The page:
London's iconic cathedral survived bombings from Hitler, but they're having a hard time with the Occupy London protesters. The Dean of the Cathedral, Right Reverend Graeme Knowles, asked the 500 or so activists camped out on the St. Paul's doorstep to leave after Friday afternoon services, "The decision to close St Paul's Cathedral is unprecedented in modern times," Knowles said, adding that the decision had been made with a "heavy heart," the BBC reports. This is the first time since World War II that the cathedral has closed its doors to the public. "I'm asking the protesters to recognize the huge issues we face, asking them to leave the vicinity of the building so it can open as soon as possible," Knowles said. "With so many stoves and fires and lots of different types of fuel around, there is a clear fire hazard. Then there is the public health aspect, which speaks for itself. The dangers relate not just to cathedral staff and visitors but are a potential hazard to those encamped."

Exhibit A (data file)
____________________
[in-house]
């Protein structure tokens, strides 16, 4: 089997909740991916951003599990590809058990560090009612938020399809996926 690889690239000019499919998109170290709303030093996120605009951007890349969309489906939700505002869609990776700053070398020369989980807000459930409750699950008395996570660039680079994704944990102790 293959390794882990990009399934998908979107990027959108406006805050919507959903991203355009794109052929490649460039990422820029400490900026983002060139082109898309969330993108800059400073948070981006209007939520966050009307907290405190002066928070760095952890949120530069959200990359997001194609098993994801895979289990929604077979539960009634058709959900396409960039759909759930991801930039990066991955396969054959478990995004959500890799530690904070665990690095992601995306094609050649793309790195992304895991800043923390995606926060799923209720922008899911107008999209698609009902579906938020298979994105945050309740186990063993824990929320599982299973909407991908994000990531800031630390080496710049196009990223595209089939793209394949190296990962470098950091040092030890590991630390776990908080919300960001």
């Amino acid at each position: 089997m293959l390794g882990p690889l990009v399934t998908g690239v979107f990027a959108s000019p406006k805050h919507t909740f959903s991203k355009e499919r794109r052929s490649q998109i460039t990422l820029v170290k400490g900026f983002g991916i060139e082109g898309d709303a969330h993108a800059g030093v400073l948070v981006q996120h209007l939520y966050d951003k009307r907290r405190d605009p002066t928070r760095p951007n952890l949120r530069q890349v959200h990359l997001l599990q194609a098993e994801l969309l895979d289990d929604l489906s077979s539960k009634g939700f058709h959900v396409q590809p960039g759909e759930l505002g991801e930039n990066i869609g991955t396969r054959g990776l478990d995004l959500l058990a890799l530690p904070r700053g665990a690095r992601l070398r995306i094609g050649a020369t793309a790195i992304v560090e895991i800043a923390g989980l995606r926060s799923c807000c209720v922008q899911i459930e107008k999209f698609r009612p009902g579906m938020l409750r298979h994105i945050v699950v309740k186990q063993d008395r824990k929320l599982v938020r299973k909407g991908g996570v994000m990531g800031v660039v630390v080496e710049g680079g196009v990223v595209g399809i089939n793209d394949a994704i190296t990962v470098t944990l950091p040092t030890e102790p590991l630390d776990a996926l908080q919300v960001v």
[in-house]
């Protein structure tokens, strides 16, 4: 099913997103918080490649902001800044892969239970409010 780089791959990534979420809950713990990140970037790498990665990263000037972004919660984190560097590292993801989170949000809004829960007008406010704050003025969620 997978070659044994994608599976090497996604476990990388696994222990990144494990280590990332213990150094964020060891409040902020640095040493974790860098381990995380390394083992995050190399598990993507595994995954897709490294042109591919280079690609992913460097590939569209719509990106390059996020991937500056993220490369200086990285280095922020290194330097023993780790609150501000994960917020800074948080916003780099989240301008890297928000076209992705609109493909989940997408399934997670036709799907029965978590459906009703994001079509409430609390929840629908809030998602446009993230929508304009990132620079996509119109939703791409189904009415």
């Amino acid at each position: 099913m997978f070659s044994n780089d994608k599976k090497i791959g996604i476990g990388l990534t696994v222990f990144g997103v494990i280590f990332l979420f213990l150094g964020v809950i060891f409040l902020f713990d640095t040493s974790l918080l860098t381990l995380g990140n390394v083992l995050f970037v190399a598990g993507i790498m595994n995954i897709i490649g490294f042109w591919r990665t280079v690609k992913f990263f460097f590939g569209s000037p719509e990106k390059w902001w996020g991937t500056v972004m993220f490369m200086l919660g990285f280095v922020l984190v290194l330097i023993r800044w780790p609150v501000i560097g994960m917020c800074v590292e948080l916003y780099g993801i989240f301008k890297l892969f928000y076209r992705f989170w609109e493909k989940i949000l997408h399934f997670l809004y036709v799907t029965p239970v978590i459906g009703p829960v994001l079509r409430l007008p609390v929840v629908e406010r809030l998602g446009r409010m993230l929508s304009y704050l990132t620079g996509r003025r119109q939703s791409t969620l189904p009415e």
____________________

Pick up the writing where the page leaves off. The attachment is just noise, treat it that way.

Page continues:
It sort of sounds like the St. Paul's staff is calling the protesters dirty and dangerous, and they're not happy about it. I'm really disappointed, because there has been no violence here," 36-year-old protester Diane Richards told the Associated Press. Still, the crowd that's camping out is growing at a breakneck pace. The Daily Mail reports that the number of tents pitched has grown from 120 on Monday to over 200 on Friday.
The protesters themselves look neat enough, but as fellow protesters in New York have shown, the real problems begin when bathroom access is cut off.
This article is from the archive of our partner The Wire.